The plan focuses on reducing lead exposure in children from paint and drinking water
The U.S. EPA, U.S. Housing and Urban Development (HUD) and U.S. Health and Human Services announced the Trump Administration’s Federal Lead Action Plan to reduce childhood lead exposures and associated health impacts (Lead Action Plan). The new federal lead action plan will work to reduce children’s exposure to lead sources; identify lead-exposed children and improve their health outcomes; communicate more effectively with stakeholders; and support and conduct critical research to inform efforts to reduce lead exposures and related health risks, according to a press release by the EPA.
According to the release, the plan was developed through cross-governmental collaboration of the President’s Task Force on Environmental Health Risks and Safety Risks to Children, which includes 17 federal departments and offices, to create a blueprint for reducing lead exposure. The EPA will release an implementation plan by March 2019 that includes performance metrics for monitoring progress in the Federal Lead Action Plan.
“The Federal Lead Action Plan will enhance the Trump Administration’s efforts to identify and reduce lead contamination while ensuring children impacted by lead exposure are getting the support and care they need,” said EPA Acting Administrator Andrew Wheeler.
“This plan does not actually promise to take specific regulatory or enforcement action within any specific time,” said Erik Olson, senior director of Health and Food for the Natural Resources Defense Council, in a statement. “Feel-good promises to ‘consider’ and ‘evaluate’ action without time frames or commitments… won’t protect children.”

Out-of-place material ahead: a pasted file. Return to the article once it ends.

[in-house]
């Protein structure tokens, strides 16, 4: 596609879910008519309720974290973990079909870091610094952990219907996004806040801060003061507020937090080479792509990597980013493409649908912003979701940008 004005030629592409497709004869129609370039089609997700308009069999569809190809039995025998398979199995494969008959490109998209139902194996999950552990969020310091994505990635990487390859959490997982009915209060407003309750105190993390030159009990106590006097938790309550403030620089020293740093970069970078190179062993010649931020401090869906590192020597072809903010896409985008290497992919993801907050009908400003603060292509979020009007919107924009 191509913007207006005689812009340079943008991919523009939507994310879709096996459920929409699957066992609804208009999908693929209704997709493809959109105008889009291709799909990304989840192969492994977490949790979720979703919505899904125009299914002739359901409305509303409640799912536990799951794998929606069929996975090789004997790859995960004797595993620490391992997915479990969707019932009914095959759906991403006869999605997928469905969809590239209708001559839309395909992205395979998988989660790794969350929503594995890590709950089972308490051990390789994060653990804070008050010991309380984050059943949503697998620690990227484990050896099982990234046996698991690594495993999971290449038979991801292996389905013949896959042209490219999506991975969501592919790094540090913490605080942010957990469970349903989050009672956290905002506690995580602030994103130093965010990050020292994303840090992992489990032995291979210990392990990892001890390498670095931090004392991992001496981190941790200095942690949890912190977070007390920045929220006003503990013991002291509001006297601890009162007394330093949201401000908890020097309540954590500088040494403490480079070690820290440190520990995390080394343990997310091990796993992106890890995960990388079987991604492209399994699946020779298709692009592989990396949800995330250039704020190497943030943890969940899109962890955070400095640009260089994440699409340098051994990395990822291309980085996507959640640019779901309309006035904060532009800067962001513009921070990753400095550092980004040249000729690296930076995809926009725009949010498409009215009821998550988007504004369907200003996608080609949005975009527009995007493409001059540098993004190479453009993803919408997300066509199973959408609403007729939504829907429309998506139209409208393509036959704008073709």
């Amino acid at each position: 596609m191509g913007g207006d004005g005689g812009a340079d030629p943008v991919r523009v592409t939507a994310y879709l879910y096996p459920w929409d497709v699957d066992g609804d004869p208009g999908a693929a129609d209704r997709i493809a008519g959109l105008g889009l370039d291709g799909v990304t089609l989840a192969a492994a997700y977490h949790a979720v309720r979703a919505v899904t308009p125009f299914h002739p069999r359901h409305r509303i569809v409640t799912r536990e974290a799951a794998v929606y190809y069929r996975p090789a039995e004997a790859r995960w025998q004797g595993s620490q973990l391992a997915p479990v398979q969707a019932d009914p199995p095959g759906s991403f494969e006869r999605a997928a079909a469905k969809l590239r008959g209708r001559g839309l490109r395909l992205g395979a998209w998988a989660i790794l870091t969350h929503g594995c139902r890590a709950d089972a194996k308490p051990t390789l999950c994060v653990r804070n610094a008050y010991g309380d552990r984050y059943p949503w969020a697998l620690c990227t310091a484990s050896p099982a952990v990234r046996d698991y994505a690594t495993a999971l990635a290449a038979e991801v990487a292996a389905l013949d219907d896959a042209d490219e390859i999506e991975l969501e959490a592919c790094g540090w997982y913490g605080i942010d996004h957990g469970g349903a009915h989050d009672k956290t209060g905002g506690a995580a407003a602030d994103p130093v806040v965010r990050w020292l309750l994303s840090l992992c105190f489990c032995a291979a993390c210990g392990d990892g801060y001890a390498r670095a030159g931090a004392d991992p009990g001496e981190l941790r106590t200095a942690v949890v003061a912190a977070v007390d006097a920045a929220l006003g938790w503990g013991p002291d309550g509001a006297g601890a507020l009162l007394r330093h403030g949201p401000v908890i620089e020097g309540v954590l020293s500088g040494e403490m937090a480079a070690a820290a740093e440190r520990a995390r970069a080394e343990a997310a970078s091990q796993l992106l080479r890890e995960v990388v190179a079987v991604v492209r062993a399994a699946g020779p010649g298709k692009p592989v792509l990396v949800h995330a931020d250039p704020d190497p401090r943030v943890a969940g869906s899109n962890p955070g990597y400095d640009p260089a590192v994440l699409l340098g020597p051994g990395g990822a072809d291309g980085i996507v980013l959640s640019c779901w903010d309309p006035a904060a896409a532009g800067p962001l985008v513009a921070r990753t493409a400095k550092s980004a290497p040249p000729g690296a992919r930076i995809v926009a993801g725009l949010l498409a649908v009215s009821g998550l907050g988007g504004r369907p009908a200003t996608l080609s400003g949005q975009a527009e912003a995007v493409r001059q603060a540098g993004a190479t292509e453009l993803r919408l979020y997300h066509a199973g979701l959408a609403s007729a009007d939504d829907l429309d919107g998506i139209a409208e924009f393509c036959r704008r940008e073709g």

The plan does not address the EPA’s Lead and Copper Rule for drinking water, which has not been significantly revised since it was created in 1991. The rule has often been a subject of controversy as the U.S. Centers for Disease Control already has concluded that no level of lead in children is safe, as reported by The Huffington Post.
“Two years ago, the task force said that the goal was to eliminate lead poisoning and to realize environmental justice especially for high-risk communities,” said Emily Benfer, visiting associate clinical professor of law at Columbia University Law School who directs the health justice advocacy clinic. “This task force is talking about simply reducing exposure and not taking any concrete steps to actually make that happen. And without a dedicated funding stream, it’s really just talk.”
However, Ben Carson, the head of HUD, did make a concrete commitment to fund childhood lead protection. HUD awarded more than $139 million in grants to 48 state and local government agencies to protect children and family from lead-based paint, according to NPR.
"I'm committed our department's resources reach the doors of high-risk Americans at the prevention stage, long before the children are exposed to dangerous chemicals for which they might later need a cure," Carson said.